PRE-OWNED HOUSES, the realtor's euphemism for "the house needs work," are selling briskly, when available. Sales of pre-owned homes are up again this month, but the inventory of these homes for sale is down vs. a year ago from 2 million to 1.8 million. The median price of a pre-owned single-family house is now $248,000, up for the 68th straight month, according to the National Association of Realtors. The current supply of old house inventory is 3.9 months, down from 4.4 months.
How does it compare?
This compares to a new house inventory supply of 4.9 months. The median price of a new single-family home is up again to $312,000 October was a good month for new house sales, the best month since October 2007. Quoting a Bloomberg Markets headline, "U.S. New-Home Sales Unexpectedly Rise to Highest in a Decade," single-family home sales rose 6.2%, a 685,000-annual pace. New home purchases in the South rose for the third month in a row, the fastest pace in 10 years, despite the hurricanes.
There was a new home sales "surge" of 17% in the Mid-West market, according to Bloomberg. Big houses are selling best, across the country, a data point revealed in our own Home Group research as well as in the NAHB's housing analysis.
First time home buyers accounted for 32% of the pre-owned home sales in October according to the NAR. Boston and San Francisco lead the country in housing sales, likely driven by tech job growth for millennials. All cash sales account for 20% of the sales, driven largely by investor purchasing.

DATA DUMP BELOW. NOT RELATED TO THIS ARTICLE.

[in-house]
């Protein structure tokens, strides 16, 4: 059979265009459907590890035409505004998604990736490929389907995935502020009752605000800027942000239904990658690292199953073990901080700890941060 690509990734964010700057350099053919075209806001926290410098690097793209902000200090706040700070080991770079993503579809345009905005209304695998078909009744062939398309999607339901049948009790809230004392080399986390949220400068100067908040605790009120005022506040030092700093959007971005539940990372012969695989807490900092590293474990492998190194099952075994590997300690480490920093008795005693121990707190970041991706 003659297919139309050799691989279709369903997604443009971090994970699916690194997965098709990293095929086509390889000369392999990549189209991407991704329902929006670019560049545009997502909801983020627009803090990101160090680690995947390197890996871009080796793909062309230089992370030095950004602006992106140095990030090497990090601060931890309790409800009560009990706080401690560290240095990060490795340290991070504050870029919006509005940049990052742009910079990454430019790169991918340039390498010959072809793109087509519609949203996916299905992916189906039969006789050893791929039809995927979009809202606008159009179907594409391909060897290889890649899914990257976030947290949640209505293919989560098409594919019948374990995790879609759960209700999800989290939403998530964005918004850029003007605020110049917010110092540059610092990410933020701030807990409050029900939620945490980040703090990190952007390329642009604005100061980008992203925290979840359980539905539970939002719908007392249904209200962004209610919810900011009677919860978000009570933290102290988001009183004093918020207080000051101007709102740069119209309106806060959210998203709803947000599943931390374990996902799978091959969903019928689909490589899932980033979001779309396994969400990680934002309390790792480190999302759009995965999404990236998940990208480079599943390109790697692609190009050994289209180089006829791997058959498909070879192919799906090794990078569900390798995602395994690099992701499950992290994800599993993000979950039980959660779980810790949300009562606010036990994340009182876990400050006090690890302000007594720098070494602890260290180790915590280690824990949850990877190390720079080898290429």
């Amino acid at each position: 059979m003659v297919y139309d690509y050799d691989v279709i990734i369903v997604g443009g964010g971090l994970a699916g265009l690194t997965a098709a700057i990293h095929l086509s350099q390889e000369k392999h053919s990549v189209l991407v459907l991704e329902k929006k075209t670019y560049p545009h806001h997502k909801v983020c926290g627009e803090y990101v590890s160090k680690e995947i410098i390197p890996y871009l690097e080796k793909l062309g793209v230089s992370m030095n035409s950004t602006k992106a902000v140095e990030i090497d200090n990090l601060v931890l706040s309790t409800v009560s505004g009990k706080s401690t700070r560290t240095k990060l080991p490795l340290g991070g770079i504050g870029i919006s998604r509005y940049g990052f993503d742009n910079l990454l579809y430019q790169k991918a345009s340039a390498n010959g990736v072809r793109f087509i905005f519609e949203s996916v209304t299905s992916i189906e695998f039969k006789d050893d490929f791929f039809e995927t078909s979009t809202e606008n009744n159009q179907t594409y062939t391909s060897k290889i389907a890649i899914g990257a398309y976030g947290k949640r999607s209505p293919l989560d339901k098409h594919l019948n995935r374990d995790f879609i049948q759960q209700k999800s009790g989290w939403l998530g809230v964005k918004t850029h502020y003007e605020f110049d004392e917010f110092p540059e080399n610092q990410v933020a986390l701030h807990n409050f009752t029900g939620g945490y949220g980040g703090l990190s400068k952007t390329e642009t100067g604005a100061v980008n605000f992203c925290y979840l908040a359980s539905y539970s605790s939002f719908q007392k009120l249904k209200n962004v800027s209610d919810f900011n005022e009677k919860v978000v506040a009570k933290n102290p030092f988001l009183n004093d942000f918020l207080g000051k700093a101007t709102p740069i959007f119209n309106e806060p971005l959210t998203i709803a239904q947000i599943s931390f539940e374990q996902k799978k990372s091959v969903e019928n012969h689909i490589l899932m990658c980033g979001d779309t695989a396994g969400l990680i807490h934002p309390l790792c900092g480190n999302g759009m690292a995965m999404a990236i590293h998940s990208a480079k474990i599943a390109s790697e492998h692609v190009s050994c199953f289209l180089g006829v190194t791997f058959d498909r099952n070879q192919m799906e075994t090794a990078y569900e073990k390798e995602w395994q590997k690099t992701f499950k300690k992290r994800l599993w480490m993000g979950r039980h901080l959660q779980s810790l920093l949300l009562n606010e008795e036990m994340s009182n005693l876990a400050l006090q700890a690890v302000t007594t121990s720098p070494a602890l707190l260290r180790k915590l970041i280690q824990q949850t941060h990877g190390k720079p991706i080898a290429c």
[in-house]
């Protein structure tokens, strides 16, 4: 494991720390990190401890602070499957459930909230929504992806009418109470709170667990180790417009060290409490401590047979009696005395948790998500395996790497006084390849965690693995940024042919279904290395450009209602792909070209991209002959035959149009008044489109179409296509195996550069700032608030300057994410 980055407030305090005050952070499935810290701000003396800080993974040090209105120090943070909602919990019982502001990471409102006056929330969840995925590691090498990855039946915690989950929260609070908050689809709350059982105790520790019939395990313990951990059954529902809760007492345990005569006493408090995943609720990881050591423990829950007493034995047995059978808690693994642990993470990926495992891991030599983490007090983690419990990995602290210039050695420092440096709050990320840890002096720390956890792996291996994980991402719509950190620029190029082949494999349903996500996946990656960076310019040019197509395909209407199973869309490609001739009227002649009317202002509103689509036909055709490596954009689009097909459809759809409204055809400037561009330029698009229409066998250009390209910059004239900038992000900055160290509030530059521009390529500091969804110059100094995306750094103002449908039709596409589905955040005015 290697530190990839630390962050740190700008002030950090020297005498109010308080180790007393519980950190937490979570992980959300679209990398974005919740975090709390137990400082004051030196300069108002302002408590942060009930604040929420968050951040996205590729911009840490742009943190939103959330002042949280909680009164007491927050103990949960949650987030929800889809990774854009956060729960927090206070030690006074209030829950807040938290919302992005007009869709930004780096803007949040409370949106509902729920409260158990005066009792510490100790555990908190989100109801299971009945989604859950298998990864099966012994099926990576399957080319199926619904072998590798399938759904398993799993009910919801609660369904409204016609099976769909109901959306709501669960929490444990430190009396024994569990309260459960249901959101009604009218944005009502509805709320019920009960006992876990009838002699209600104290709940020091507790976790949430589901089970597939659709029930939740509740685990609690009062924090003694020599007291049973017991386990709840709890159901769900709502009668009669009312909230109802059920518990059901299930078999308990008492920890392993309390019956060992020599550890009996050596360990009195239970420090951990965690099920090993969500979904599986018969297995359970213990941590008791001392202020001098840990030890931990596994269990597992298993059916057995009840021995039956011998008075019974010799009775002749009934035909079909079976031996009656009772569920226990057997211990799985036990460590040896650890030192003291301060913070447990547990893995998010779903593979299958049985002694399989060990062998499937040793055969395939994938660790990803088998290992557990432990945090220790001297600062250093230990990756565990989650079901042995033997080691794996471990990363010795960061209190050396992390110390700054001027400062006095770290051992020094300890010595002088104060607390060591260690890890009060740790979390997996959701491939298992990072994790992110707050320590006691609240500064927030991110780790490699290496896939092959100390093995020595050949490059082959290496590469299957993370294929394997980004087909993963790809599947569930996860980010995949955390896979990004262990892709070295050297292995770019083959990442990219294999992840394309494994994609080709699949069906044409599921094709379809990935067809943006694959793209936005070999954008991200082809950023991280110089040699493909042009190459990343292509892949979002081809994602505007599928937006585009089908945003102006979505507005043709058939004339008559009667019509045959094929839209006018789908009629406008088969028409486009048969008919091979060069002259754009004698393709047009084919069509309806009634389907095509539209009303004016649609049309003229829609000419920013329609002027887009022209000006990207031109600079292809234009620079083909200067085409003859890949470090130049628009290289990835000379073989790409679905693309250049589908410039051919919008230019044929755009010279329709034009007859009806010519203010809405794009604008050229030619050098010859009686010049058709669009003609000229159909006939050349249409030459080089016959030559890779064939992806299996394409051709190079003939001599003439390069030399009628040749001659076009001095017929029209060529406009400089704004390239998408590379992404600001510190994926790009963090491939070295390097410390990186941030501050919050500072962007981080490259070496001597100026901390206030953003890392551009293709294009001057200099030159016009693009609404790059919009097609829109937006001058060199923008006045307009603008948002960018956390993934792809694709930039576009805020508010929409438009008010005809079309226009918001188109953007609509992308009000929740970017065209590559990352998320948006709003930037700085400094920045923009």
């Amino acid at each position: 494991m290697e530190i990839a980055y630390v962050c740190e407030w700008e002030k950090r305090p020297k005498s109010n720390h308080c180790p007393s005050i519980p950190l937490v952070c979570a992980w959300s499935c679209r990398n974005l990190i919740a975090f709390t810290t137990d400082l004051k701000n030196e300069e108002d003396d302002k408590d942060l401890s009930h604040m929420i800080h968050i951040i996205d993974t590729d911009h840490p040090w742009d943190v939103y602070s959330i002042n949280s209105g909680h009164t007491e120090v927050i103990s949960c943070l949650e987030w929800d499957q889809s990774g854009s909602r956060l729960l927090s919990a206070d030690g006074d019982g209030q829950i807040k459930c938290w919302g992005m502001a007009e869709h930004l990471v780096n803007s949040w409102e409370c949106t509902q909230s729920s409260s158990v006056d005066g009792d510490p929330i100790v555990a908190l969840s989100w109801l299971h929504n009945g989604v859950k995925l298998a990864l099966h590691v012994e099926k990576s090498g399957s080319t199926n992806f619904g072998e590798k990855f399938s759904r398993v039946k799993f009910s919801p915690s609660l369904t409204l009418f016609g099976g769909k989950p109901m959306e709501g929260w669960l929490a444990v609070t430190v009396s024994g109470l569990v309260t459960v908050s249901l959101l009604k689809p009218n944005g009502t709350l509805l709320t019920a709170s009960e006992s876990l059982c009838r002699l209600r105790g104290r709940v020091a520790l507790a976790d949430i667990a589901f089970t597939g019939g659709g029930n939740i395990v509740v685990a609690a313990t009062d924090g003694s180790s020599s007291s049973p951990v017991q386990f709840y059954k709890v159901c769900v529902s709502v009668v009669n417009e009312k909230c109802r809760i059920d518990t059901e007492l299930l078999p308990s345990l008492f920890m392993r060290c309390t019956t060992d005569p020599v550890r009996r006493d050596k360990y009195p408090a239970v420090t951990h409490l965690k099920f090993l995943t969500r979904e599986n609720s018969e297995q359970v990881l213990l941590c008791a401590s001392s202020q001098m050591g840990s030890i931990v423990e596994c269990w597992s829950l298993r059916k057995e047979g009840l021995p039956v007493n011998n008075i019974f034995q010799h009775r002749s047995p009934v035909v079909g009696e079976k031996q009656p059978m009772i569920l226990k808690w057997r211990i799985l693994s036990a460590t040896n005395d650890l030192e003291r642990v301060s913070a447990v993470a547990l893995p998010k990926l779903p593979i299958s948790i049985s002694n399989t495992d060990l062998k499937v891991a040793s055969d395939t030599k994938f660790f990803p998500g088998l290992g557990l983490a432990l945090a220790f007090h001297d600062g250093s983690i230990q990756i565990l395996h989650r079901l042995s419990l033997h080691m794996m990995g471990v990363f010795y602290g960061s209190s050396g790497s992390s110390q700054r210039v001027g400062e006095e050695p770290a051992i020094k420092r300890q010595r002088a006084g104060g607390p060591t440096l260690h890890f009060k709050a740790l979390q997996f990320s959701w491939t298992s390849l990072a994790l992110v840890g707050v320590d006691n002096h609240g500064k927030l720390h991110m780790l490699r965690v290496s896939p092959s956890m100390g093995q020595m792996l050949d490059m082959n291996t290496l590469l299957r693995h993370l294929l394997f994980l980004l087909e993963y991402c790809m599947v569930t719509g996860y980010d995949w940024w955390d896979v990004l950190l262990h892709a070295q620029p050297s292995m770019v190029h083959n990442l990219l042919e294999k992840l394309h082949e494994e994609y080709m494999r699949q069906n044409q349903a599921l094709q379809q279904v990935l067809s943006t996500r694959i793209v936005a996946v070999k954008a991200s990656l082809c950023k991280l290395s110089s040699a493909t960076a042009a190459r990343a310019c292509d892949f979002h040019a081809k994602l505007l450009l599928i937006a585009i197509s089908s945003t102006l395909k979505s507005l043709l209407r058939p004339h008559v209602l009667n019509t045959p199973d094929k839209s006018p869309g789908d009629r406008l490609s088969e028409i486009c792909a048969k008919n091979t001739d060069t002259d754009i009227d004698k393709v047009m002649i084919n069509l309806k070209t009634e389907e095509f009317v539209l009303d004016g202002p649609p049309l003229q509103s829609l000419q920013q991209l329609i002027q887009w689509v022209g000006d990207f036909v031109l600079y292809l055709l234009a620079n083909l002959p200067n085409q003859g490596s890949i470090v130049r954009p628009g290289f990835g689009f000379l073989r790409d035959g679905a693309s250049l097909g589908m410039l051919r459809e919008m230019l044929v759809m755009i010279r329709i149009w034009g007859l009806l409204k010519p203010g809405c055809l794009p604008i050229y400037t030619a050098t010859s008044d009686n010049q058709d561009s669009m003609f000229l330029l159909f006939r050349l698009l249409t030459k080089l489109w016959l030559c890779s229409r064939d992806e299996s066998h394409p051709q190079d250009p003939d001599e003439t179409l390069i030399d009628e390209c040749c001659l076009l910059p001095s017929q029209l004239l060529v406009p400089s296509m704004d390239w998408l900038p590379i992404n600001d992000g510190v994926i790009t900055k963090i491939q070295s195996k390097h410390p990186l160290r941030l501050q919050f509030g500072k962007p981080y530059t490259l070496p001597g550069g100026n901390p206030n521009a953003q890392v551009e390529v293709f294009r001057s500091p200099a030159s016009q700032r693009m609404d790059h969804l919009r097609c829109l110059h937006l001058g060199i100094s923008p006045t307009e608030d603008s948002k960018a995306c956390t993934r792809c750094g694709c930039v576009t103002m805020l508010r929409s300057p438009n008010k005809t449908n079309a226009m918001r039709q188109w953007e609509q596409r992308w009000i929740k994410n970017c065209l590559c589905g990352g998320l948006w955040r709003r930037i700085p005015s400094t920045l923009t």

Now for my commentary...
Demand is out pacing supply. Everywhere you look in our industry, there is a shortage: available new houses on the market, or pre-owned houses, or construction labor and materials. We have a supply and demand imbalance. Remember, there are 84 million millennials knocking on our industry's front door, wanting to get into a house. This is the largest population cohort in history! Just like their parents, they want to live the American dream.
The "cost of regulations," according to NAHB, accounts for 29% of a new house's total price. This is making new houses more expensive, pricing them beyond reach for many buyers. The housing market today is schizophrenic: young, and many older buyers want small and affordable, but builders and suppliers can only make money building big houses. Therefore, single family houses are getting bigger while buyers sit on the sidelines. It is a supply-side market, despite very strong demand.
The realtor's axiom "location, location, location" plus favorable demographics for pre-owned home demand will drive the remodeling market faster and higher than new construction, in the future. This is my prediction. Big and expensive new houses in exurbia are not trending. What many buyers want, and can afford, are the fixer uppers near cities, with public transportation and cultural amenities.
There are 1.8 million pre-owned houses, 30% of them "old houses." These houses "need work." The "work" will be done more effectively, attractively and authentically by people who read my magazines.
That's my story and I'm sticking to it.